The opening reception is this Friday night, and Oh, how I wish I could be there! If you're in the area and able to attend, please take some pictures for me. I'd love to see the show installed!

Contemporary Clay Biennial 2010
Juried by Ceramist and Clay Times columnist Pete Pinnell
May 14 - June 26, 2010
Opening Reception - Friday, June 4, 6:30 - 9pm

Juror Pete Pinnell - Clay demonstration and workshop June 5-6, 9-5pm.

, earthenware, steel, wood backing, 9 x 40 x 4", 2009.
Urban Pocket
Meagan. Chaney Gumpert
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Tuesday, May 18, 2010

New Work - UF Post-Bacc Program

Finally getting around to posting pictures of the work I did Spring semester at UF. I start exploring a new direction - moving the work from wall relief sculpture to working completely in the round. Like most new ideas, I feel it's taken me some time to digest and think about the changes that I made, and the changes that I still need to make.

I won't lie, this change was definitely a struggle for me! There were days when I felt I had no idea what I was doing - technically or conceptually.

I had problems with clay shrinkage and incorporating found objects. I questioned if the ideas I was hoping to covey were coming through in the work. I had work blow up in the kiln! So, several attempts ended up in the trash or with the shards destined to become more stepping stones for our garden.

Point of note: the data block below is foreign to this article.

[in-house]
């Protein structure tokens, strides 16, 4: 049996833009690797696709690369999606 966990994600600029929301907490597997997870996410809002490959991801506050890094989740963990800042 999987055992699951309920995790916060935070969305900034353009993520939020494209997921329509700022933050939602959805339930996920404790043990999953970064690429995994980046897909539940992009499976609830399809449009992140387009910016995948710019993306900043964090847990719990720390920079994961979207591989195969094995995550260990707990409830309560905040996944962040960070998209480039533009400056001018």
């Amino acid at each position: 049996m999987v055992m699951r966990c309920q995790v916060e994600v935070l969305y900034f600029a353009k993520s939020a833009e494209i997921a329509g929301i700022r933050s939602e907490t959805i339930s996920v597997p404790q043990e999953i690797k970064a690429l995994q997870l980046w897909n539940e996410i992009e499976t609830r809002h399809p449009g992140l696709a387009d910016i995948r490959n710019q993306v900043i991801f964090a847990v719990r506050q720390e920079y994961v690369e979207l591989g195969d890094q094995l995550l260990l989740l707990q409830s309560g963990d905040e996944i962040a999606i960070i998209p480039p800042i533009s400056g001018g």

But, I kept pushing and reminding myself that "when you feel like you know what you're doing, you're probably not growing."

Now that a little time has passed and I've had a few weeks to process the experience, I am excited about this new direction and the possibilities I see for expanding these ideas. So, here are a few pictures and my artist statement...
Fortis cultivativo, earthenware, steel, glass
(Note: Now on view through July 5 at "Art in Bloom", Marion Cultural Alliance; On Top of the World Location- Ocala, FL)
Natural and manufactured environments coexist within contemporary urban settings. City parks and botanical gardens are thoughtfully integrated into residential developments and commercial centers. These man-made garden atmospheres seem to emphasize an underlying desire to escape the hectic stress of everyday urban life by surrounding oneself with beautiful, natural environments.
Incrementun multi, earthenware, steel, cast glass
(Note: Now on view now through Oct 8 at The Arrowmont 2010 Instructor Exhibition, Gatlinburg, TN)